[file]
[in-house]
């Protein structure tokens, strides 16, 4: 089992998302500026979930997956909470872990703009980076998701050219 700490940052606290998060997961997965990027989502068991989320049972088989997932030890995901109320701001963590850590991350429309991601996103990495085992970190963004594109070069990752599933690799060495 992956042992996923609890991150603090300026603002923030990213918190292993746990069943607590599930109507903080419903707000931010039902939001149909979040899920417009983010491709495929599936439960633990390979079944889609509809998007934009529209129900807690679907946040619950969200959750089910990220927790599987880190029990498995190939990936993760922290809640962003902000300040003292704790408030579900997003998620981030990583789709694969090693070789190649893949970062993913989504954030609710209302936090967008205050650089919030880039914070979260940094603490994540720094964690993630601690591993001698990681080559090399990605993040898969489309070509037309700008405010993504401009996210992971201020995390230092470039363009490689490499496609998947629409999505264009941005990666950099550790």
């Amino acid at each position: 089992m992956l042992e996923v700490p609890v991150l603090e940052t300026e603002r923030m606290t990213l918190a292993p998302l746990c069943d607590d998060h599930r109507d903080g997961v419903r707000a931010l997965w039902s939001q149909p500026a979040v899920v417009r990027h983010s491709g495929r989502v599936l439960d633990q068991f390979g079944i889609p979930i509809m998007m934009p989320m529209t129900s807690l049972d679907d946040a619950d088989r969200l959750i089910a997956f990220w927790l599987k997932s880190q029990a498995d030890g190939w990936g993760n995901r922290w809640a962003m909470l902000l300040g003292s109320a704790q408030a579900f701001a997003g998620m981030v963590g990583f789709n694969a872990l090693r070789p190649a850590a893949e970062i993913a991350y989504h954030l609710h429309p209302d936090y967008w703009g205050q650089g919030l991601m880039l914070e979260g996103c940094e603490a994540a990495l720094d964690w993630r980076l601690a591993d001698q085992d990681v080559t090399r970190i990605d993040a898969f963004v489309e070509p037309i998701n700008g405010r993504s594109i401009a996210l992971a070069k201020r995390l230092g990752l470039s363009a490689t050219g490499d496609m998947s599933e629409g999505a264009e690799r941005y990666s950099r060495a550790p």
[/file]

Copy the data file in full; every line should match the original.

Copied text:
[in-house]
């Protein structure tokens, strides 16, 4: 089992998302500026979930997956909470872990703009980076998701050219 700490940052606290998060997961997965990027989502068991989320049972088989997932030890995901109320701001963590850590991350429309991601996103990495085992970190963004594109070069990752599933690799060495 992956042992996923609890991150603090300026603002923030990213918190292993746990069943607590599930109507903080419903707000931010039902939001149909979040899920417009983010491709495929599936439960633990390979079944889609509809998007934009529209129900807690679907946040619950969200959750089910990220927790599987880190029990498995190939990936993760922290809640962003902000300040003292704790408030579900997003998620981030990583789709694969090693070789190649893949970062993913989504954030609710209302936090967008205050650089919030880039914070979260940094603490994540720094964690993630601690591993001698990681080559090399990605993040898969489309070509037309700008405010993504401009996210992971201020995390230092470039363009490689490499496609998947629409999505264009941005990666950099550790």
């Amino acid at each position: 089992m992956l042992e996923v700490p609890v991150l603090e940052t300026e603002r923030m606290t990213l918190a292993p998302l746990c069943d607590d998060h599930r109507d903080g997961v419903r707000a931010l997965w039902s939001q149909p500026a979040v899920v417009r990027h983010s491709g495929r989502v599936l439960d633990q068991f390979g079944i889609p979930i509809m998007m934009p989320m529209t129900s807690l049972d679907d946040a619950d088989r969200l959750i089910a997956f990220w927790l599987k997932s880190q029990a498995d030890g190939w990936g993760n995901r922290w809640a962003m909470l902000l300040g003292s109320a704790q408030a579900f701001a997003g998620m981030v963590g990583f789709n694969a872990l090693r070789p190649a850590a893949e970062i993913a991350y989504h954030l609710h429309p209302d936090y967008w703009g205050q650089g919030l991601m880039l914070e979260g996103c940094e603490a994540a990495l720094d964690w993630r980076l601690a591993d001698q085992d990681v080559t090399r970190i990605d993040a898969f963004v489309e070509p037309i998701n700008g405010r993504s594109i401009a996210l992971a070069k201020r995390l230092g990752l470039s363009a490689t050219g490499d496609m998947s599933e629409g999505a264009e690799r941005y990666s950099r060495a550790p």